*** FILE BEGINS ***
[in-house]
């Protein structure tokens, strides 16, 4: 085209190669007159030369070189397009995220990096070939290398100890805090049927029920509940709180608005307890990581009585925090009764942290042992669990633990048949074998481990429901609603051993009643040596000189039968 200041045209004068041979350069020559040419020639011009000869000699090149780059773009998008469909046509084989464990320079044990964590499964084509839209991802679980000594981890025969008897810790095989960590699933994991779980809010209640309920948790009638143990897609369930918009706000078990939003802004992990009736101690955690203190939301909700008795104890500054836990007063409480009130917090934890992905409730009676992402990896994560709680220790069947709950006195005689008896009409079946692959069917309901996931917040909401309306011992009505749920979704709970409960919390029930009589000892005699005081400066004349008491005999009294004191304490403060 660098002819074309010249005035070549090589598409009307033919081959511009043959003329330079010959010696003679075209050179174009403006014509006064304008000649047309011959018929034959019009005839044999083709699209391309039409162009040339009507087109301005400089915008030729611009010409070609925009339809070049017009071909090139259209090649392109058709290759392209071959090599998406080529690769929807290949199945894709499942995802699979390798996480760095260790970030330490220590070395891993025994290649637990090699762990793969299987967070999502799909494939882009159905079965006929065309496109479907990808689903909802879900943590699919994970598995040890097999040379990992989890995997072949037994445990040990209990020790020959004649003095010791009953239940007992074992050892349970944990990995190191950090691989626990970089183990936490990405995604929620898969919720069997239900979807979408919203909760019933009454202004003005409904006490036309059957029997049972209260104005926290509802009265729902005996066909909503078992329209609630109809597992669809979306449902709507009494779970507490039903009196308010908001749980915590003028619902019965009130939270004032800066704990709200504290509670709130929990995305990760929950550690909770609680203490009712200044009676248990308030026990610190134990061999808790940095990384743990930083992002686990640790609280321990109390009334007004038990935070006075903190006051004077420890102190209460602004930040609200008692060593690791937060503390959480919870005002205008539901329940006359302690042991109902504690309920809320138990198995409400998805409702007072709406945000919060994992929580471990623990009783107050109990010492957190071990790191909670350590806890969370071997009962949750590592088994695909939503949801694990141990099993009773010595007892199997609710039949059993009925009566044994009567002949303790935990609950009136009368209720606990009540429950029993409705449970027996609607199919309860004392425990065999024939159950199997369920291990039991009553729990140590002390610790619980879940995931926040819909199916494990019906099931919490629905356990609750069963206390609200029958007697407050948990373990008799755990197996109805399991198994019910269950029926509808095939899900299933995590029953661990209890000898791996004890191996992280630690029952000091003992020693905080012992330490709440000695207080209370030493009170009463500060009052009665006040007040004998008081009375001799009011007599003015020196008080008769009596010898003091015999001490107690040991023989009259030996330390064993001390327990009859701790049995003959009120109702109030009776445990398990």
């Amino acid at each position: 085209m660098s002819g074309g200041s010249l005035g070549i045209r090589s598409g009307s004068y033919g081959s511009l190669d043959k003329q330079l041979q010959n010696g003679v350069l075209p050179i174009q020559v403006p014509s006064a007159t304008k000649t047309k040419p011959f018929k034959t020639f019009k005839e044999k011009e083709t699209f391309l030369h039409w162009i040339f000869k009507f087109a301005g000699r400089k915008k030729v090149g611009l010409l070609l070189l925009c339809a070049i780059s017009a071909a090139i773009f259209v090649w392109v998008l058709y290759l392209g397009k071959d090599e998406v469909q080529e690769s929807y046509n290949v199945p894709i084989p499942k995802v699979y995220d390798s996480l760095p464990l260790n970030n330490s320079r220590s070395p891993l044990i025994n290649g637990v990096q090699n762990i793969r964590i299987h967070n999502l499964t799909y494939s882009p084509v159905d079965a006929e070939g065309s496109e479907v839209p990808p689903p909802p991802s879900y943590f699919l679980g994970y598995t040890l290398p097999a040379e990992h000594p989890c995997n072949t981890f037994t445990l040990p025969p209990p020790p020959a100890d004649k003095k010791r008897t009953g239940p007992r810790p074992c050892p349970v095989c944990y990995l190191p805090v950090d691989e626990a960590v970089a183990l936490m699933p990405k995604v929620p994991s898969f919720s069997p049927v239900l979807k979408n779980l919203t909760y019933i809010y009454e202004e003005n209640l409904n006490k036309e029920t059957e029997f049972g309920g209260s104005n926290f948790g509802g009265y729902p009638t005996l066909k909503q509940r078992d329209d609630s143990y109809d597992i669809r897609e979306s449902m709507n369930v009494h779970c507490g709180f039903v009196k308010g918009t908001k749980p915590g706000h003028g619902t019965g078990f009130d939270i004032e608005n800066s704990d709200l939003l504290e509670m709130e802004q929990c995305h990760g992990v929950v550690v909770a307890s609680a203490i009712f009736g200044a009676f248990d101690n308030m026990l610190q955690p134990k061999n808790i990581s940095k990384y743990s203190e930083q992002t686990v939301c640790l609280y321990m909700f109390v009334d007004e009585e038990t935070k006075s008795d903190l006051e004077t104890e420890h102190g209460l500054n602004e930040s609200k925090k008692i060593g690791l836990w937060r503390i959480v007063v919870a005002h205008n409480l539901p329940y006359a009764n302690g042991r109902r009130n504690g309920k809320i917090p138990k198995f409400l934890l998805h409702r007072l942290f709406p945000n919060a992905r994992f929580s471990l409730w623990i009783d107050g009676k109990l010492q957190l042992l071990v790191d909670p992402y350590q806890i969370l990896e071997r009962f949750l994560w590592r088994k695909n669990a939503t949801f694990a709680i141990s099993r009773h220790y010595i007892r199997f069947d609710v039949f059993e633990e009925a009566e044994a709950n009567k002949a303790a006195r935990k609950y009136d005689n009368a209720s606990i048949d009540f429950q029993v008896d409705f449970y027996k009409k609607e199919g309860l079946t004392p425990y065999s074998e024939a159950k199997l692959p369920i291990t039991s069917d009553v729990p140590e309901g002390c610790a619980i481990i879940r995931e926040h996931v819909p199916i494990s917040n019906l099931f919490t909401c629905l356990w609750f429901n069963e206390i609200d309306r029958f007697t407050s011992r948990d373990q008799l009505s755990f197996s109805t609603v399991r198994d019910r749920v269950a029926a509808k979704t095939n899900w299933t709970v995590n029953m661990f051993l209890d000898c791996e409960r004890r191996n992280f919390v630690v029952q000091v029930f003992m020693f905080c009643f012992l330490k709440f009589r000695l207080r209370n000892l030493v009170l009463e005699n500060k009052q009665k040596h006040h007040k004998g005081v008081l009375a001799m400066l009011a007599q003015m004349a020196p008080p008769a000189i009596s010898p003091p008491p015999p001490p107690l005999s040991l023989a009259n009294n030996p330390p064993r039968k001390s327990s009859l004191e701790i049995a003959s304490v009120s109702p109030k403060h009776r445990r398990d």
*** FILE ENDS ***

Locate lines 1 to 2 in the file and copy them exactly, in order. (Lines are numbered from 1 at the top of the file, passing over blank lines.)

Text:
[in-house]
């Protein structure tokens, strides 16, 4: 085209190669007159030369070189397009995220990096070939290398100890805090049927029920509940709180608005307890990581009585925090009764942290042992669990633990048949074998481990429901609603051993009643040596000189039968 200041045209004068041979350069020559040419020639011009000869000699090149780059773009998008469909046509084989464990320079044990964590499964084509839209991802679980000594981890025969008897810790095989960590699933994991779980809010209640309920948790009638143990897609369930918009706000078990939003802004992990009736101690955690203190939301909700008795104890500054836990007063409480009130917090934890992905409730009676992402990896994560709680220790069947709950006195005689008896009409079946692959069917309901996931917040909401309306011992009505749920979704709970409960919390029930009589000892005699005081400066004349008491005999009294004191304490403060 660098002819074309010249005035070549090589598409009307033919081959511009043959003329330079010959010696003679075209050179174009403006014509006064304008000649047309011959018929034959019009005839044999083709699209391309039409162009040339009507087109301005400089915008030729611009010409070609925009339809070049017009071909090139259209090649392109058709290759392209071959090599998406080529690769929807290949199945894709499942995802699979390798996480760095260790970030330490220590070395891993025994290649637990090699762990793969299987967070999502799909494939882009159905079965006929065309496109479907990808689903909802879900943590699919994970598995040890097999040379990992989890995997072949037994445990040990209990020790020959004649003095010791009953239940007992074992050892349970944990990995190191950090691989626990970089183990936490990405995604929620898969919720069997239900979807979408919203909760019933009454202004003005409904006490036309059957029997049972209260104005926290509802009265729902005996066909909503078992329209609630109809597992669809979306449902709507009494779970507490039903009196308010908001749980915590003028619902019965009130939270004032800066704990709200504290509670709130929990995305990760929950550690909770609680203490009712200044009676248990308030026990610190134990061999808790940095990384743990930083992002686990640790609280321990109390009334007004038990935070006075903190006051004077420890102190209460602004930040609200008692060593690791937060503390959480919870005002205008539901329940006359302690042991109902504690309920809320138990198995409400998805409702007072709406945000919060994992929580471990623990009783107050109990010492957190071990790191909670350590806890969370071997009962949750590592088994695909939503949801694990141990099993009773010595007892199997609710039949059993009925009566044994009567002949303790935990609950009136009368209720606990009540429950029993409705449970027996609607199919309860004392425990065999024939159950199997369920291990039991009553729990140590002390610790619980879940995931926040819909199916494990019906099931919490629905356990609750069963206390609200029958007697407050948990373990008799755990197996109805399991198994019910269950029926509808095939899900299933995590029953661990209890000898791996004890191996992280630690029952000091003992020693905080012992330490709440000695207080209370030493009170009463500060009052009665006040007040004998008081009375001799009011007599003015020196008080008769009596010898003091015999001490107690040991023989009259030996330390064993001390327990009859701790049995003959009120109702109030009776445990398990």